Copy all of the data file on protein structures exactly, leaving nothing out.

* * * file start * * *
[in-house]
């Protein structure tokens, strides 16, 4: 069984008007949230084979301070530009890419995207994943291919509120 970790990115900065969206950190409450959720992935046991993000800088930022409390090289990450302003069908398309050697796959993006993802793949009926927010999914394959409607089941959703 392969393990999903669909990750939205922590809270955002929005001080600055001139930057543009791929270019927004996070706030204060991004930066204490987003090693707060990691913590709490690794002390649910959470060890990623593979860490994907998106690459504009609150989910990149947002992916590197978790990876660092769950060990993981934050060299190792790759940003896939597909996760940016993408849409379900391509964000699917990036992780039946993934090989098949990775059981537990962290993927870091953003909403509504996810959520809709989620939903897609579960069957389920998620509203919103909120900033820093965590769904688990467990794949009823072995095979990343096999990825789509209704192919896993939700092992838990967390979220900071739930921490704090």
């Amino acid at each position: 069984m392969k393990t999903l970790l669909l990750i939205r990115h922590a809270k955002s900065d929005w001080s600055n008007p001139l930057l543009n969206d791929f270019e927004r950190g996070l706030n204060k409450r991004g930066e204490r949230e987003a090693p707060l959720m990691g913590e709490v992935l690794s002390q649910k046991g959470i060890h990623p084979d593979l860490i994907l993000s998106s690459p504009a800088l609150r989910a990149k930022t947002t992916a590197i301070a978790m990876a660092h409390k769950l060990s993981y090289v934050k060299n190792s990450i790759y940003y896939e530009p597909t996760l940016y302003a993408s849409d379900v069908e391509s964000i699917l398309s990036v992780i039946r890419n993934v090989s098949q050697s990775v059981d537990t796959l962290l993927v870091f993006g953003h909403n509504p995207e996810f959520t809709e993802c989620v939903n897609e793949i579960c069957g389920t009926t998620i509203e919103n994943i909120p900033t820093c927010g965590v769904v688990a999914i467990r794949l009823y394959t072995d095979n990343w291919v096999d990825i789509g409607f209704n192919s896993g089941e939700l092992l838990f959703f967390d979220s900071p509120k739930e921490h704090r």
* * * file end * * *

[in-house]
């Protein structure tokens, strides 16, 4: 069984008007949230084979301070530009890419995207994943291919509120 970790990115900065969206950190409450959720992935046991993000800088930022409390090289990450302003069908398309050697796959993006993802793949009926927010999914394959409607089941959703 392969393990999903669909990750939205922590809270955002929005001080600055001139930057543009791929270019927004996070706030204060991004930066204490987003090693707060990691913590709490690794002390649910959470060890990623593979860490994907998106690459504009609150989910990149947002992916590197978790990876660092769950060990993981934050060299190792790759940003896939597909996760940016993408849409379900391509964000699917990036992780039946993934090989098949990775059981537990962290993927870091953003909403509504996810959520809709989620939903897609579960069957389920998620509203919103909120900033820093965590769904688990467990794949009823072995095979990343096999990825789509209704192919896993939700092992838990967390979220900071739930921490704090």
């Amino acid at each position: 069984m392969k393990t999903l970790l669909l990750i939205r990115h922590a809270k955002s900065d929005w001080s600055n008007p001139l930057l543009n969206d791929f270019e927004r950190g996070l706030n204060k409450r991004g930066e204490r949230e987003a090693p707060l959720m990691g913590e709490v992935l690794s002390q649910k046991g959470i060890h990623p084979d593979l860490i994907l993000s998106s690459p504009a800088l609150r989910a990149k930022t947002t992916a590197i301070a978790m990876a660092h409390k769950l060990s993981y090289v934050k060299n190792s990450i790759y940003y896939e530009p597909t996760l940016y302003a993408s849409d379900v069908e391509s964000i699917l398309s990036v992780i039946r890419n993934v090989s098949q050697s990775v059981d537990t796959l962290l993927v870091f993006g953003h909403n509504p995207e996810f959520t809709e993802c989620v939903n897609e793949i579960c069957g389920t009926t998620i509203e919103n994943i909120p900033t820093c927010g965590v769904v688990a999914i467990r794949l009823y394959t072995d095979n990343w291919v096999d990825i789509g409607f209704n192919s896993g089941e939700l092992l838990f959703f967390d979220s900071p509120k739930e921490h704090r």